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Salmon still expected; baitfish await them

On Oregon Waters by Larry Ellis, author badge, myoutdoorbuddy.com

t's one thing to have a good salmon prediction - it's another to have baitfish around to keep them in the local area. Although the switch on ocean Chinook has yet to be flipped, when they finally do arrive, there will be no problem with them taking up residency.

There is so much baitfish just a hundred yards off all the beaches near the Port of Brookings Harbor, it's ridiculous. Everywhere you go, pelicans can be seen dive-bombing schools of baitfish, whether smelt, herring, shad, or sardines.

On Wednesday, Marge Mansur from Four M Tackle told me that the Chinook were about 8 miles offshore at the shrimp beds. A heading of 290 degrees puts you there. But the seas were a little iffy in the morning and the winds were too high for the commercial boys to get there

baitfish on a pole, by Larry Ellis
Anglers were still hauling in smelt, herring, shad and sardines 4 or more at a time last week while using Sabiki rigs in the Port of Brookings Harbor.

Then the ocean started laying down in the afternoon.

On Thursday, the ocean laid down as flat as a sheet of liquid mercury.

I know that I do tend to over-use this particular phrase, but I do love my clichés, and after all, the ocean indeed looked exactly as I described. And that scenario beckoned fishermen of all shapes and sizes to head up as far as Arch Rock or as far south as Camel Rock to try their luck at catching bottomfish and to troll for salmon.

By mid-morning, some of the commercial vessels had a few Chinook in their totes and there were more bottomfish hitting the fillet tables than Carter's got pills.

In short, the ocean is really starting to shape up for some Chinook action.

The water is ranging from 49 to 53 degrees, and a few rips and slicks are starting to develop. And don't forget that there's plenty of bait to keep them here.

With more of the same weather being predicted this weekend and into early next week, I'd say it's almost a sure thing that salmon are going to hit the fillet tables sometime next week.

On Thursday there were a lot of people trolling for salmon on that 290-degree heading from the whistle buoy. There will probably be a few boats heading south toward the California boarder either on a 220- or a 240-degree heading as well.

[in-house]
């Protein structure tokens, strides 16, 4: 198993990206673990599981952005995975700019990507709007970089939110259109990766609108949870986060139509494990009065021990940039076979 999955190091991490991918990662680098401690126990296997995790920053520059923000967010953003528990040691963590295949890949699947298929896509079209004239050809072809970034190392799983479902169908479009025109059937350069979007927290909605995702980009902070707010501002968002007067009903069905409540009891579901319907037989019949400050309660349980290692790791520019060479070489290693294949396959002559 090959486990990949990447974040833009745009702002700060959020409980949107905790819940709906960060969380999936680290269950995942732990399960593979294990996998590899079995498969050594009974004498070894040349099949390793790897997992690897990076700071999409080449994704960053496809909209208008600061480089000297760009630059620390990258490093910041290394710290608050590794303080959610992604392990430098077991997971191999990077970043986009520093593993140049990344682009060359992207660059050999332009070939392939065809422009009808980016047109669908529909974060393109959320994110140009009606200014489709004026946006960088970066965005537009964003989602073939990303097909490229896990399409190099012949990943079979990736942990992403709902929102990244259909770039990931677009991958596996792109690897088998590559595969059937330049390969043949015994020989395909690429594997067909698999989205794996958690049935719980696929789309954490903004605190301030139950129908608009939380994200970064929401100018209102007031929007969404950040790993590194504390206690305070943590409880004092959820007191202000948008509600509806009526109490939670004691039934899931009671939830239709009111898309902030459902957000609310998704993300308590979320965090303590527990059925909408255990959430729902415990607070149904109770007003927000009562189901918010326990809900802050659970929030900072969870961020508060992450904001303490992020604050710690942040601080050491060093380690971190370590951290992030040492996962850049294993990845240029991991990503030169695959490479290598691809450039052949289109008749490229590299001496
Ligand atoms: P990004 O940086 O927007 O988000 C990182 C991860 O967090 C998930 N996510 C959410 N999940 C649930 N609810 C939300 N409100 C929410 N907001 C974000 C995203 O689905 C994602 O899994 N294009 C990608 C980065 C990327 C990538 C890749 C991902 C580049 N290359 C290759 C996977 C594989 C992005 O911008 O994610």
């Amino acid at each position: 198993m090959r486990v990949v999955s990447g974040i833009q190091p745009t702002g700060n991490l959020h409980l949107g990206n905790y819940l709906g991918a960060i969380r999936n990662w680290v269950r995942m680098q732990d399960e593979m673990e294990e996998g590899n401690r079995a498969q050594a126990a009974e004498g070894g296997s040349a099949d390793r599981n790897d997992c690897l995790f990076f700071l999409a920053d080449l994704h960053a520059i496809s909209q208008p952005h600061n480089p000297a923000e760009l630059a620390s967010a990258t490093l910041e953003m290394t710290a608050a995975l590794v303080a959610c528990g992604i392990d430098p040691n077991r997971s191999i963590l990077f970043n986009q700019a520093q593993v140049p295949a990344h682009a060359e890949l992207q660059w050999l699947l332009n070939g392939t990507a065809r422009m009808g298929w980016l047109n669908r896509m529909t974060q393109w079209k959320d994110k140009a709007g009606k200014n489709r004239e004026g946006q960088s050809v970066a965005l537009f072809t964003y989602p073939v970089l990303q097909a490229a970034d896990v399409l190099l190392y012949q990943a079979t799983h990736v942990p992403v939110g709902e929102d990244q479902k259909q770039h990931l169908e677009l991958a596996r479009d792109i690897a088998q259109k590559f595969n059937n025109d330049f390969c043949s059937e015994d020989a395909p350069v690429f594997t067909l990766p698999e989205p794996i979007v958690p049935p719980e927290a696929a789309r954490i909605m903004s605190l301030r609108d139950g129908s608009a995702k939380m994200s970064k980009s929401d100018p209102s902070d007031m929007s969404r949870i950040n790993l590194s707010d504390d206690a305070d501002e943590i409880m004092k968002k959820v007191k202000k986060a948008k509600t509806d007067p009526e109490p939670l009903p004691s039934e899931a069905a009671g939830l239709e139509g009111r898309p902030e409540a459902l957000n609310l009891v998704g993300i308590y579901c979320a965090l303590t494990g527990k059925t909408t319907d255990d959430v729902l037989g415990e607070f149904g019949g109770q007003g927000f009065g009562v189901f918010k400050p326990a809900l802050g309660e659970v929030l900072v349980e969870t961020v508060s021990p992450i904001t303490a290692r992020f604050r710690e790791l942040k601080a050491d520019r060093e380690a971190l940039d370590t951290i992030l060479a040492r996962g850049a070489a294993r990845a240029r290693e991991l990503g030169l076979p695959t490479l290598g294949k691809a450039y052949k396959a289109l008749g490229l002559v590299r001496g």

And let's not forget following that 110-foot line slightly uphill from jaws of the Port of Brookings Harbor.

"The ocean's starting to lay down for us and a Chinook salmon was caught today off of the (St. George) reef," said Leonard at Englund Marine at Crescent City on Thursday. "And we just weighed in a 35-pound lingcod, so fishing for rockfish and lingcod has been very good."

And when I left the Port of Brookings Harbor's fillet station on Thursday, someone was bringing in a lingcod to the tables that was in the 30-pound class as well.

Ron Vogel (left) and Adam Bogner, both from Brookings limited out on a good grade of black rockfish, by larry Ellis
Ron Vogel (left) and Adam Bogner, both from Brookings limited out on a good grade of black rockfish while fishing out of the Port of Brookings Harbor on Wednesday.

Anglers have been easily limiting out on a superior grade of rockfish and large lingcod in both Crescent City and Brookings.

In addition, the baitfish are still flooding the boat basin inside the Port of Brookings Harbor. There are a few anglers using throw nets to catch their baitfish, but most people are using sabiki rigs.

When I arrived on the scene at the crab pier located on the south jetty, I counted 24 people who were all jigging for baitfish, the majority of which were smelt and sardines, with an occasional herring or American shad thrown in for good measure. To sum it all up, the pier was crowded.

Anglers have also been jigging for baitfish off the jetties and at the public dock located off the center jetty.

Baitfish have been coming into port on the incoming tide, with the majority of fish being pushed in with the current at mid-tide, the strongest part of the tide.

And based on the amount of baitfish that are hanging out just off the Brookings-area beaches, I foresee that the baitfish action could continue for the next several weeks, at least.

There are plenty of coho (also known as silvers) being caught offshore as well. Right now, all silvers must be released, but that is going to change shortly.

Exactly one week from today (June 27), anglers will be allowed to keep one or two hatchery (adipose fin-clipped) coho as part of their two-salmon daily limit, north of the Oregon/California border. This year, the coho season is from June 27 through August 9, or until 55,000-marked coho are caught.

I always say that the coho fishery is our salvation. If the Chinook do arrive late, the coho will probably be there to pick up the slack.

Fishing for redtail and striped surfperch has also remained stellar at Brookings- and Gold Beach-area beaches.

Tight lines!

Larry Ellis, author, writer, columnist and photographer has had a 50-year passion for fishing in California and Oregon's saltwater and freshwater venues. He is a well-known writer for Oregon, Washington and California Fishing and Hunting News, Northwest Sportsman, California Sportsman and Pacific Coast Sportfishing. He currently writes monthly for Salmon Trout Steelheader Magazine, and is the weekly fishing columnist for “On the Water” for the Curry Coastal Pilot Newspaper. He particularly loves living in his hometown of Brookings, Oregon - The heart of salmon country and gateway to fishing paradise. On the Water by Larry Ellis is posted with permission of the Curry Coastal Pilot currypilot.com of Brookings, Oregon.


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